Ele’s return to the garden after a stressful spring.
It has been a long time since you heard from me in sunny Norwich. Since concluding my third year of university things have been very much in flux and my future is slightly uncertain but somehow my plants, despite my general neglect, are mostly hanging in there.
My ever resilient herb pot still contains sage, oregano and some parsley which I am hoping to take seed from. If you only attempt growing one thing I would recommend a pot of mixed herbs. It is definitely the pot I have gotten most culinary use out of and in terms of value for money it has saved me a lot of money on fresh herbs which I love to cook with.
The new additions to my new patch have, however, been largely devoured by snails. “The little courgette plant that could” has somehow produced three (granted quite small) courgettes whilst possessing approximately five eighths of a leaf. How this has happened I don’t know but I am going to take them off and eat them soon, if only to give the poor thing chance to produce a few more leaves. My beans are also abundant despite intimate acquaintance with my slimy neighbours.
I think I am having problems with my compost in some cases because the containers of onions and lettuces haven’t really done much. I think maybe fertiliser or something will fix it -something to bear in mind when I plant my next lot of plugs. The strawberry pot is also a little quiet on the progress front so maybe I won’t get anything from it this year. At least they can be kept over winter and, with feed, might do better next year.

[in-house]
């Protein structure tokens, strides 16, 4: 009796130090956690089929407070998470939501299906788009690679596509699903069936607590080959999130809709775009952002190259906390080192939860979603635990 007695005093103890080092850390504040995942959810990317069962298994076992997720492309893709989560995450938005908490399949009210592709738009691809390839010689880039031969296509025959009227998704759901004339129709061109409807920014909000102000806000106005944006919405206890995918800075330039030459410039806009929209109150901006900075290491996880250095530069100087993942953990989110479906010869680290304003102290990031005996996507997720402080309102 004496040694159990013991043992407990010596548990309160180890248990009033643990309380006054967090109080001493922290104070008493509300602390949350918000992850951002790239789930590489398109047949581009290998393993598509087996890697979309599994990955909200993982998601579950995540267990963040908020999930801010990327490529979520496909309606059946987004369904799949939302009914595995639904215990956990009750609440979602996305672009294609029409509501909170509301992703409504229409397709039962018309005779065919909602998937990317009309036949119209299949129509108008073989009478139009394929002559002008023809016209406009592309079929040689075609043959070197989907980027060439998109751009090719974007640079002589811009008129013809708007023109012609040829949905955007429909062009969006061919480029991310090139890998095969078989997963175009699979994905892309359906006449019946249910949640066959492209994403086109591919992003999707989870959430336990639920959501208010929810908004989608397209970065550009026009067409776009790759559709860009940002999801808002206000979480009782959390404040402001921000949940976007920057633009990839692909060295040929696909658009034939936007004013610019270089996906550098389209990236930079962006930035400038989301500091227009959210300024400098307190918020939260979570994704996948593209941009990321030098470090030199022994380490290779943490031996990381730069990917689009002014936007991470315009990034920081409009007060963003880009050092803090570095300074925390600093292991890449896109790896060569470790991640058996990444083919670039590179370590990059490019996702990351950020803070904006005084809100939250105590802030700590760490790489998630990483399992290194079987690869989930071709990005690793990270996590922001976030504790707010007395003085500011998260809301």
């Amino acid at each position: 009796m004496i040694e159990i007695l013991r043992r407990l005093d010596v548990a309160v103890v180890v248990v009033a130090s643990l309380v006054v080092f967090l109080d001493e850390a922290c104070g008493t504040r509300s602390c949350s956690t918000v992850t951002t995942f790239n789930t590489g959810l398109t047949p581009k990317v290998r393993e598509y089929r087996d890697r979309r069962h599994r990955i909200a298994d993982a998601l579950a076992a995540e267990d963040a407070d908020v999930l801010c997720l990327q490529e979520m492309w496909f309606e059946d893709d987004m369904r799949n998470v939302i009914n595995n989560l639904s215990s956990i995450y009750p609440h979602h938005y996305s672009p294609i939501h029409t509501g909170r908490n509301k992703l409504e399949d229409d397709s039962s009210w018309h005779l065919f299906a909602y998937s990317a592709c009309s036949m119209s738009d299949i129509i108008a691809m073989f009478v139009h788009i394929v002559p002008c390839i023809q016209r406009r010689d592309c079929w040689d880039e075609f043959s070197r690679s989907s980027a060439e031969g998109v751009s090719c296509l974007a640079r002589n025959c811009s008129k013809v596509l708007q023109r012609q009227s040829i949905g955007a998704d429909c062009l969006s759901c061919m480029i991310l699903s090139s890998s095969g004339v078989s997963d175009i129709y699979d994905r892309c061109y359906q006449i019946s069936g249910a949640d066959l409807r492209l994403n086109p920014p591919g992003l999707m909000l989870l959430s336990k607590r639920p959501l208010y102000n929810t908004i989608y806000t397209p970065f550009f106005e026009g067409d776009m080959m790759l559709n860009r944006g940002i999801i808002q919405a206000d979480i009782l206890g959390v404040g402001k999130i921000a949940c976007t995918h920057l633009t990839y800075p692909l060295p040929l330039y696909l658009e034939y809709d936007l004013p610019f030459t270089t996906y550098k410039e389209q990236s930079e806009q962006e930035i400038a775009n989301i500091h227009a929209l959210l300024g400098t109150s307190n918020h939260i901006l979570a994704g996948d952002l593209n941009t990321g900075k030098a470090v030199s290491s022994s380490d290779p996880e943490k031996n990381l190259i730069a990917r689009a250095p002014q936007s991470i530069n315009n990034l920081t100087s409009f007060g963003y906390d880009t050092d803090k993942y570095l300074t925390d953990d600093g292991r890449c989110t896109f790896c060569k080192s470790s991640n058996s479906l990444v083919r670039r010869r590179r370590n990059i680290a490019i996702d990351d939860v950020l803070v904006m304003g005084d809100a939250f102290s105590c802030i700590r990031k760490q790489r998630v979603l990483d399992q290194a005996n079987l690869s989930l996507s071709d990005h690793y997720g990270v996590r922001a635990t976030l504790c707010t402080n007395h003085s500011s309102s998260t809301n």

The real success story is my tomato plant. It seems to have thrived on my neglect and looks magnificent (if I do say so myself). It even has a few little green developing tomatoes on it. I am very excited to taste them. For reasons best known to themselves the snails have completely ignored it and I am thrilled. You will hear from me again soon. Happy gardening. Ele
This recipe is perfect for an easy, healthy summer supper after a busy day.
- 1 aubergine
- 2 courgettes
- 1 red pepper
- 1 yellow pepper
- 5 large tomatoes of various colours
- 4 cloves of garlic
- 15 mls olive oil
- 2 teaspoons chopped rosemary
- 2 teaspoons of sugar
- A generous pinch of salt
- Fresh-ground black pepper
- 30 mls Balsamic vinegar
- 8 good quality pork sausages
- A small handful of fresh basil, chopped finely
- Preheat oven to 180 degrees (fan assisted).
- Cut up the aubergine, peppers, tomatoes and courgettes into 2cm cubes and add them to a large roasting tin to make a layer roughly 3 chunks of veg deep. The size of the tray is important: too big and your vegetables will stew, too small and they will burn.
- Finely mince the garlic and sprinkle it on top along with the oil, vinegar, sugar, salt and black pepper.
- Roast for 30 minutes, stirring occasionally when you see the vegetables in the top layer begin to caramelize.
- After 30 minutes clear a space in the middle of the tray (the vegetables should be softening and oozing juice) and lay the sausages along with an extra drizzle of oil if necessary.
- Cook for a further 25 minutes until sausages are golden brown.
- To serve, set the sausages aside and mix the finely-chopped basil through the vegetables and season to taste. Pile the veg into individual bowls and lay your sausages on top. Garnish with any remaining basil and serve with lots of crusty buttered bread.
I wasn’t a fan of carbonara until I tried this recipe; the courgette and rosemary really freshens the dish up. Serves 2.
4 rashers of bacon
2 medium courgettes
a good pinch of black pepper
a sprig of rosemary
2 cloves of garlic, finely chopped
1 egg yolk
100g crème fraîche
1 good handful of parmesan or other hard cheese
Place a large pan of water on to boil for your pasta.
- Chop the bacon and fry it in a large frying pan until beginning to crisp and colour.
- While the bacon is frying, dice the courgettes into 1.5cm cubes discarding the middle of the courgettes if they are beginning to become fluffy and full of seeds.